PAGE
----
Edited by Frank Hoban, then-Director of the NASA Academy of Program and Project Leadership (APPL), this publication is a collection of reflections and insights on program and project management of some of NASA’s leaders. These aerospace management papers grew out of a key recommendation from the Phillips Committee for the need for formal training and development of program and project managers at NASA.
“A Program/Project Management Steering Group, established in 1984, set out to develop a management experience library to support those formal training and development programs, seeking lessons learned, policy tools, and development information.”
In the summer of 1992, the NASA Administrator asked Marshall Space Flight Center Director Jack Lee to lead a six-month agency-wide study of 30 recent NASA projects. Lee's team identified eight factors that drive program costs and technical risks:
“We have plans, what we lack is strategic management.” – Charles Pellerin
“…provides a new tool to improve the efficiency of all Federal agencies and to ensure that intended results are delivered to agencies’ customers. This Act requires that, beginning in the FY99 budget request, agencies submit a strategic plan for program activities and an annual performance plan covering those activities set forth in the budget.” ~ From "Issues in Project Management"
“Over the last several years, we’ve heard people say: ‘I never realized that’s how we were supposed to do it.’ We spend a significant amount of time writing and coordinating NPDs [NASA Policy Directive] and NPGs [NASA Procedures and Guidelines] only to get them published, and then fail to read and follow them.”
“MCO Contributing Cause No. 5: Communications Among Project Elements: In the MCO project, and again in the MPL project, there is evidence of inadequate communications between the project elements, including the development and operations teams, the operations navigation and operations teams, the project management and technical teams, and the project and technical line management.”
The NASA Integrated Action Team (NIAT) assembled to provide broad recommendations to NASA on how to best approach the execution of programs and projects after a series of Faster, Better, Cheaper project failures and problems.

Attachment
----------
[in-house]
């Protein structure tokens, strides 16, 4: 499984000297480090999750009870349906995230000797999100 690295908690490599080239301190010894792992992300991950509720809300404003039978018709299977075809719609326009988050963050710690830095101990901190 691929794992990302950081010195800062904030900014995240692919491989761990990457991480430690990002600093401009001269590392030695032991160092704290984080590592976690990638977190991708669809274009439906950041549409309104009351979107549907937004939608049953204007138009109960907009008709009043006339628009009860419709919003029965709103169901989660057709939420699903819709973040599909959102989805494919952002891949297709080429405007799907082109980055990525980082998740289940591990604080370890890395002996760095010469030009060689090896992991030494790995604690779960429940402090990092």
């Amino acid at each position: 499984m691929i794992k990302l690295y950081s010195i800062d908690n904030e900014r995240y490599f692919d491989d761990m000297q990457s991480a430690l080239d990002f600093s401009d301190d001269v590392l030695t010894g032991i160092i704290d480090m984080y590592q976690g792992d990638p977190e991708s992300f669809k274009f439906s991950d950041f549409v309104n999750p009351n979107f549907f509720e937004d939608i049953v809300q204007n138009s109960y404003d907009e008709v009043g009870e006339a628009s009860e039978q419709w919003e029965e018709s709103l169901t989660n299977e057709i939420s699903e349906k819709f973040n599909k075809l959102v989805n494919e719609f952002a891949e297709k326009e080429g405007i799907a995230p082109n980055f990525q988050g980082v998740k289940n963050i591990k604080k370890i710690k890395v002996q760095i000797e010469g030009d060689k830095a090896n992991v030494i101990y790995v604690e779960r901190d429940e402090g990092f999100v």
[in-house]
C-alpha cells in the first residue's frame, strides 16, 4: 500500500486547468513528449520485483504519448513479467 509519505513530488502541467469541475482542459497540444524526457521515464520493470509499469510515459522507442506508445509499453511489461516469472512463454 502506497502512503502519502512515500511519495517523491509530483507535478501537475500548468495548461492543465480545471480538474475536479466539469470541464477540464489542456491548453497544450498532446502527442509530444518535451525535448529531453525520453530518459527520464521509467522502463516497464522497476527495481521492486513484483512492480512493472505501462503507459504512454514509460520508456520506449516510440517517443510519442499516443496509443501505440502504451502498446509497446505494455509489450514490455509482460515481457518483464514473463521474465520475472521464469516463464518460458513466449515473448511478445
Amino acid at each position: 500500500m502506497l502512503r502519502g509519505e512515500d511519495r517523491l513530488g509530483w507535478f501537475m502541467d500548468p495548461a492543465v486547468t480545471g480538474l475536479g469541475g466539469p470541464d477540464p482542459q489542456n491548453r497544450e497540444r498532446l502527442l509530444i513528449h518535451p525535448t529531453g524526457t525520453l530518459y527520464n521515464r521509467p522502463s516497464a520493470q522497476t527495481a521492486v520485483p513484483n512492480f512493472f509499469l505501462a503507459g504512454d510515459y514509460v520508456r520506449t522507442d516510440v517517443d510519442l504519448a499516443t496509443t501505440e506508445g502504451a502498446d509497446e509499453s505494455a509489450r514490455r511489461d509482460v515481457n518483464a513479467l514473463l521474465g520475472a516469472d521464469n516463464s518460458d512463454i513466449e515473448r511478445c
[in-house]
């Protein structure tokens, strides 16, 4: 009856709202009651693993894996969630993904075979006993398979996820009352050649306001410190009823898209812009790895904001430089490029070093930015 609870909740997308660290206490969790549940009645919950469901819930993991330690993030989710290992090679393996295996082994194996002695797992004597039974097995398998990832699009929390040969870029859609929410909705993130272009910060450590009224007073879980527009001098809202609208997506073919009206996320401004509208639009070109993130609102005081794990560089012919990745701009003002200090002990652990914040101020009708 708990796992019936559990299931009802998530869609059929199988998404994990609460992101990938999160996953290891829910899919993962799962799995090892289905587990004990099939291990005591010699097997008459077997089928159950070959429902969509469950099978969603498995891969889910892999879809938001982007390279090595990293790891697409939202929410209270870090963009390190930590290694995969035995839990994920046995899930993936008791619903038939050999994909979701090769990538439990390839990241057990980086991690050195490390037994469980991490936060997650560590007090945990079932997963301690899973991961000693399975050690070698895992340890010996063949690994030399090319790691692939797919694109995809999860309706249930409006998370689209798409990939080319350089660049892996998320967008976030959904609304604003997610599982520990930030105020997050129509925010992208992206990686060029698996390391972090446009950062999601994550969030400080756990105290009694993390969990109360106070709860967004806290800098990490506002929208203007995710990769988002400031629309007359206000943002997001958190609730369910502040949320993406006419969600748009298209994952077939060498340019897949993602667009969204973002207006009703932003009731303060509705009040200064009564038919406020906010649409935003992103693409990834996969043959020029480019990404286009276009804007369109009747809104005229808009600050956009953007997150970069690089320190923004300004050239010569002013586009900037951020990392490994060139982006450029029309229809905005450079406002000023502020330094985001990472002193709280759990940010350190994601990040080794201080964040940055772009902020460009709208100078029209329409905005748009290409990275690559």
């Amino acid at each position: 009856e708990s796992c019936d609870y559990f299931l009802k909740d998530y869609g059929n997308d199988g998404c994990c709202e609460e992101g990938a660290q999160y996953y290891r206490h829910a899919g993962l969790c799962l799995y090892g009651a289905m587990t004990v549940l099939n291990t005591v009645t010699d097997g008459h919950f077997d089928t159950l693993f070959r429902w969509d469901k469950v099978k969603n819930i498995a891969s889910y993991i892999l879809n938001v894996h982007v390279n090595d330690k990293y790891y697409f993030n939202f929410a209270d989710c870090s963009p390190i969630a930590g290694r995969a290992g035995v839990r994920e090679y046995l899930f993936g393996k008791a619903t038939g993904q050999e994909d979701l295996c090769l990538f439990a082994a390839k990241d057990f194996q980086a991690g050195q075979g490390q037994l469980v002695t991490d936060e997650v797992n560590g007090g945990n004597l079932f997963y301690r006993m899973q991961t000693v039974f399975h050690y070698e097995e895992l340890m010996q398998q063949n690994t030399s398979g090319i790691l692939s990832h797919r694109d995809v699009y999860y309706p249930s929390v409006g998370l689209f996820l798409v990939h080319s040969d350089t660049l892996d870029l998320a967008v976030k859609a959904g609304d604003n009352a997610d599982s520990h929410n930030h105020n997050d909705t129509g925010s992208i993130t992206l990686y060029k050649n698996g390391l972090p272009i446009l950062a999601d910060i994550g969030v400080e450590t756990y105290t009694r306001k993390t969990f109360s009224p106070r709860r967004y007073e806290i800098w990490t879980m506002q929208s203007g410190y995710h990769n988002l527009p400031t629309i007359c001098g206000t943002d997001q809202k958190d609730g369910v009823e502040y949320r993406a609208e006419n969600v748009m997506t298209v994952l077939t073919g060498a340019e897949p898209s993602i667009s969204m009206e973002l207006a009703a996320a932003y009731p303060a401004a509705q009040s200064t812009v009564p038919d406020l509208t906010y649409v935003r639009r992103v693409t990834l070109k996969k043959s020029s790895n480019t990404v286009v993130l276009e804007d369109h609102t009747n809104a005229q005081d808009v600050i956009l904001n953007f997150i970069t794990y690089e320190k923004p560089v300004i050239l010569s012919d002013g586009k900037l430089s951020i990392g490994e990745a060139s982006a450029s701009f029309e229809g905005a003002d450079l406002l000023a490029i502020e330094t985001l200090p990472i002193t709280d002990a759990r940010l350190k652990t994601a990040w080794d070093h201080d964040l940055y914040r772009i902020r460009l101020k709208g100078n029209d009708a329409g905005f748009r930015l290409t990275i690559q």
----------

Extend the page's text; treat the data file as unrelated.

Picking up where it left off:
“NASA has a vision of being a learning organization implemented by continual development of individuals and teams through experience and training in a supportive environment. The development and proactive support of our people is essential to the sustainability of our excellent capability….The success of NASA depends on having a knowledgeable and skilled workforce, supported by clearly understood processes and methodologies, and armed with tools that leverage emerging technology to simplify and improve design, development, and verification related engineering approaches.”
“We found that successful industry and government organizations have overcome barriers by making a strong management commitment to knowledge sharing, developing a well-defined business plan for implementing knowledge management, providing incentives to encourage knowledge sharing, and building technology systems to facilitate easier access to information. The application of these principles could increase opportunities for NASA to perform its basic mission of exploring space faster, better, and cheaper more successfully.”
“CPMR was formed in 2003 as part of the Academy's response to the Columbia Accident Investigation Board (CAIB) Report, which noted that NASA did not perform optimally as a learning organization. At the time, NASA had no systematic approach to integrating the latest developments in academia into its program and project management training and development. NASA's relationship with USRA, which was founded in the Apollo era to provide a means for enhancing cooperation among academic institutions and the space program, made it a natural choice for a partnership that could remedy that situation.”
“NASA’s ultimate challenge will be in tackling the root problems impeding [its largest] programs. This will require (1) instituting a results-oriented culture that fosters knowledge sharing and empowers its workforce to accomplish programmatic goals; (2) ensuring that the agency adheres to management controls to prevent cost overruns and scheduling problems; (3) transforming the financial management organization so it better supports NASA’s core mission; and (4) sustaining commitment to change.”
"The Board concludes that NASA's current organization...has not demonstrated the characteristics of a learning organization."
“…weak understanding of basic program management and systems engineering principles, an abandonment of traditional processes, and a lack of rigor in execution. Many of the leaders and managers that we observed did not have a solid foundation in either the theory or practice of these basic principles.” (p. 194)